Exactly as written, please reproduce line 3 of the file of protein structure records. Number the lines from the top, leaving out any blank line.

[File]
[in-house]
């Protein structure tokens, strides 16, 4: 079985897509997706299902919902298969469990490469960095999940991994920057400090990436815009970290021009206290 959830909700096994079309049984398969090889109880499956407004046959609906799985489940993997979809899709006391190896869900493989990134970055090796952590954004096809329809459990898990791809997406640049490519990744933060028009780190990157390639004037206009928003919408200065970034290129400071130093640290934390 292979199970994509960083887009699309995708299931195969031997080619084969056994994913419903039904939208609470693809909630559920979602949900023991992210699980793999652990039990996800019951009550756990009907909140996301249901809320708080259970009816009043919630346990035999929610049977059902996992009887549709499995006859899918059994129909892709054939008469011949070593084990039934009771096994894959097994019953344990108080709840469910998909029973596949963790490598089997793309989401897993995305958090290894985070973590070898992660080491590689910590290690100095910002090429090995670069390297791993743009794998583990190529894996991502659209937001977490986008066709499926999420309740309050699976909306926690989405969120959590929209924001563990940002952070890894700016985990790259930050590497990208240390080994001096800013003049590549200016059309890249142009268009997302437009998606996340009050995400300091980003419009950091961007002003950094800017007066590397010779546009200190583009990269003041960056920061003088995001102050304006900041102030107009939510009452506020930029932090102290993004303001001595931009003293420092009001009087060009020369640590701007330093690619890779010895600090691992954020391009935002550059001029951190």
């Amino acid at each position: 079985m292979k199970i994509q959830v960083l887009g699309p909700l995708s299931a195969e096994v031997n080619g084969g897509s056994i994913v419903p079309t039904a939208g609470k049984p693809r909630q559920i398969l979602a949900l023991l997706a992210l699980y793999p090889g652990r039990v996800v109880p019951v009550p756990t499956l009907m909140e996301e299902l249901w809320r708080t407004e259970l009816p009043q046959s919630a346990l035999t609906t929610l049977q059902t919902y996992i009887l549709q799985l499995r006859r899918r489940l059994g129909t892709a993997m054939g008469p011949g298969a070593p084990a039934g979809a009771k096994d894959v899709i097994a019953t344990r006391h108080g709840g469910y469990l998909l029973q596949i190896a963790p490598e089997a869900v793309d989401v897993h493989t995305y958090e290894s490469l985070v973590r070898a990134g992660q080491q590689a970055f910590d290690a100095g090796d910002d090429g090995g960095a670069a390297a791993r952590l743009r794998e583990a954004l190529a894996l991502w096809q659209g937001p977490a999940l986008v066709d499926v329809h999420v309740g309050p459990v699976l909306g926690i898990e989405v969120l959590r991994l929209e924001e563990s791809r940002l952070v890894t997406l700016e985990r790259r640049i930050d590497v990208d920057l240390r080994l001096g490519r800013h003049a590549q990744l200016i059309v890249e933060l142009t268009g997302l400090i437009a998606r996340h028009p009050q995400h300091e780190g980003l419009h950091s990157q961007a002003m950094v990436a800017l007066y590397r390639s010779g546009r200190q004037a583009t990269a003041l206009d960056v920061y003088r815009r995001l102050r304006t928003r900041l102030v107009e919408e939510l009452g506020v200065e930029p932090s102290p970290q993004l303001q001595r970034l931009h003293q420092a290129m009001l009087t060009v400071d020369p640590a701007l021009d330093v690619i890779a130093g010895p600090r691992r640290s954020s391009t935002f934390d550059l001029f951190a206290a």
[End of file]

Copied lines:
């Amino acid at each position: 079985m292979k199970i994509q959830v960083l887009g699309p909700l995708s299931a195969e096994v031997n080619g084969g897509s056994i994913v419903p079309t039904a939208g609470k049984p693809r909630q559920i398969l979602a949900l023991l997706a992210l699980y793999p090889g652990r039990v996800v109880p019951v009550p756990t499956l009907m909140e996301e299902l249901w809320r708080t407004e259970l009816p009043q046959s919630a346990l035999t609906t929610l049977q059902t919902y996992i009887l549709q799985l499995r006859r899918r489940l059994g129909t892709a993997m054939g008469p011949g298969a070593p084990a039934g979809a009771k096994d894959v899709i097994a019953t344990r006391h108080g709840g469910y469990l998909l029973q596949i190896a963790p490598e089997a869900v793309d989401v897993h493989t995305y958090e290894s490469l985070v973590r070898a990134g992660q080491q590689a970055f910590d290690a100095g090796d910002d090429g090995g960095a670069a390297a791993r952590l743009r794998e583990a954004l190529a894996l991502w096809q659209g937001p977490a999940l986008v066709d499926v329809h999420v309740g309050p459990v699976l909306g926690i898990e989405v969120l959590r991994l929209e924001e563990s791809r940002l952070v890894t997406l700016e985990r790259r640049i930050d590497v990208d920057l240390r080994l001096g490519r800013h003049a590549q990744l200016i059309v890249e933060l142009t268009g997302l400090i437009a998606r996340h028009p009050q995400h300091e780190g980003l419009h950091s990157q961007a002003m950094v990436a800017l007066y590397r390639s010779g546009r200190q004037a583009t990269a003041l206009d960056v920061y003088r815009r995001l102050r304006t928003r900041l102030v107009e919408e939510l009452g506020v200065e930029p932090s102290p970290q993004l303001q001595r970034l931009h003293q420092a290129m009001l009087t060009v400071d020369p640590a701007l021009d330093v690619i890779a130093g010895p600090r691992r640290s954020s391009t935002f934390d550059l001029f951190a206290a």